The 6’10” and 240-pound Sengun was the MVP of the Turkish League (pro) last year, where he averaged 19.2 points, 9.4 rebounds, 1.3 steals, and 1.7 blocks per game, and he’s a polished post scorer that should be able to contribute right away despite also being just 19 years old. He’s also got a nice face-up game, has developed into an adept passer, and is considered a strong rebounder.

This was a major value pick for the Rockets, and it’s easy to see why they made the move to jump up and grab Sengun. Many people had him going in the top 10, and ESPN’s Kevin Pelton actually had Sengun ranked as his top prospect in this entire draft. Yes, you heard that right — higher than Cade Cunningham, higher than Jalen Green, higher than Evan Mobley.

He’ll also have some growth to do, as he’ll need to improve on the defensive end (not unusual for a young, offensive-minded big man) and also develop a three-point shot for today’s modern game, but there’s no doubting the Rockets got a guy at 16 that many people had much higher in their ratings. John Hollinger had him ranked at number four and later compared his game style to Kevin Love.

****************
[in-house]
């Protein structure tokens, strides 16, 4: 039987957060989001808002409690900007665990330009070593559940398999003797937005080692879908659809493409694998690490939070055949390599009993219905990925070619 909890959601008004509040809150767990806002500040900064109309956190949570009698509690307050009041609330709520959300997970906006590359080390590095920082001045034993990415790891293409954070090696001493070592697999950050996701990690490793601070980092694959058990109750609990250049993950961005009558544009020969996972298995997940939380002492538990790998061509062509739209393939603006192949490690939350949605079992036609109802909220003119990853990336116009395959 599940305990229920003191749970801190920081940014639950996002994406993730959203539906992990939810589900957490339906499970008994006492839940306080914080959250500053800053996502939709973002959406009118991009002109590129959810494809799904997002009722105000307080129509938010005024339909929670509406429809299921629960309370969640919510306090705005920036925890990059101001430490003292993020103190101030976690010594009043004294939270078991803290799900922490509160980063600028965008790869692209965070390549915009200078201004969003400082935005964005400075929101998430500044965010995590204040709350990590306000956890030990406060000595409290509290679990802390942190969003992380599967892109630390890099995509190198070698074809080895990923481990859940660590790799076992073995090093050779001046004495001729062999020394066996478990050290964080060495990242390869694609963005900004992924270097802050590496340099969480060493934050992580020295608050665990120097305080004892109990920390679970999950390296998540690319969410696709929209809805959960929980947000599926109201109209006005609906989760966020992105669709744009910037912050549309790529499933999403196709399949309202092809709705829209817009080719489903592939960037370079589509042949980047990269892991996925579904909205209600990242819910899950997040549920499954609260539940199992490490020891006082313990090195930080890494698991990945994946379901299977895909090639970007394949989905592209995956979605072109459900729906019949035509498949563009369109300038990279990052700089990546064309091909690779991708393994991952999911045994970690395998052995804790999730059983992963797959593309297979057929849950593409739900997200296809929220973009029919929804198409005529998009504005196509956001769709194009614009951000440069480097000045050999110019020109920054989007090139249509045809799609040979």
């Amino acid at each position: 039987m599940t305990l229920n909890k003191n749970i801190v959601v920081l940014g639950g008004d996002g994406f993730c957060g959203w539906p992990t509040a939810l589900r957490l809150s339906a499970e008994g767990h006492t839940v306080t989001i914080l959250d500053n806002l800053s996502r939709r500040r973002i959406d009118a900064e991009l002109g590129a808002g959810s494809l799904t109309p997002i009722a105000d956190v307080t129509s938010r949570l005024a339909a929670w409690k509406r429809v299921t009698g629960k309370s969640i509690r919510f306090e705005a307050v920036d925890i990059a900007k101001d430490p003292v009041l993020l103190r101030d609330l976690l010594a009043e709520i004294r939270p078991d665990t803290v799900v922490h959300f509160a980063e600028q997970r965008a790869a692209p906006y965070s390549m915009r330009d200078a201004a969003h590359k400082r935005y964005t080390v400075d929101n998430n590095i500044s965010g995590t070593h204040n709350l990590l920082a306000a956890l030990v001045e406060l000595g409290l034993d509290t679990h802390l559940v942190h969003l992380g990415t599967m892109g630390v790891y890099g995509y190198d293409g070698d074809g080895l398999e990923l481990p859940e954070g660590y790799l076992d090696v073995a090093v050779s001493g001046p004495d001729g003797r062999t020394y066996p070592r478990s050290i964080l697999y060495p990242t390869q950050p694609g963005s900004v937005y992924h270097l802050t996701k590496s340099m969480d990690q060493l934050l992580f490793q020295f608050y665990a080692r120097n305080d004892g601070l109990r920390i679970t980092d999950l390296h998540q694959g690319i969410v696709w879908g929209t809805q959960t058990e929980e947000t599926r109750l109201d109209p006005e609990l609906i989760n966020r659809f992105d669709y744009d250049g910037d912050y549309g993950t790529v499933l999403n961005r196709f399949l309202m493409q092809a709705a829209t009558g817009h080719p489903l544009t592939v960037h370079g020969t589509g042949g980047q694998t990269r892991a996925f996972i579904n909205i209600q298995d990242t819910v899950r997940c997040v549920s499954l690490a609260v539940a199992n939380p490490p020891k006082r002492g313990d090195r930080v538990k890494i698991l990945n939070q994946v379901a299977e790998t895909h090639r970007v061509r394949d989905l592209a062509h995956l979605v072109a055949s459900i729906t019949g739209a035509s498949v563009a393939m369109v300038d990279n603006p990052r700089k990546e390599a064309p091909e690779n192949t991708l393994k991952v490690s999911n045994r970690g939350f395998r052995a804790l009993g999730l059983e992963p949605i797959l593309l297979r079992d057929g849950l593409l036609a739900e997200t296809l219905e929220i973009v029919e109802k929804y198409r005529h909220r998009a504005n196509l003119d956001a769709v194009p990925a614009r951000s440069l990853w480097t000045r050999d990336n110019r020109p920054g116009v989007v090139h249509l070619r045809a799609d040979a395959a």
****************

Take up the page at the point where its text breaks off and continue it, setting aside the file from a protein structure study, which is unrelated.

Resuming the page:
I have him fourth on my board. So you asked about analytics and Europeans before – the one thing that’s been super-consistent is, guys who destroy a good European league as teenagers, the fail rate is zero. Those guys all turn out to be players. You go back to Toni Kukoc, those guys aren’t going to miss.

His age also means he’s on the same development timeline as Green. Stone’s got a plan, folks.

Pick Grade: A

Pick #23 - Usman Garuba - PF

This is another value pick, as some places had Garuba as their top-rated power forward in the draft and is widely regarded as one of the best, if not THE best defender that was available on Thursday night. Most had him as a surefire lottery pick.

He’s slightly undersized at just 6’8”, but he has a ridiculous 7’2” wingspan to go along with superb defensive intelligence, a very high motor, and has already developed some of his man-strength.

He’s also just 19 years old, so say hello to that development timeline, and his defensive prowess should fit like a glove alongside Sengun’s more offensive-minded game. Again, I can’t speak enough about how much of a value pick this was.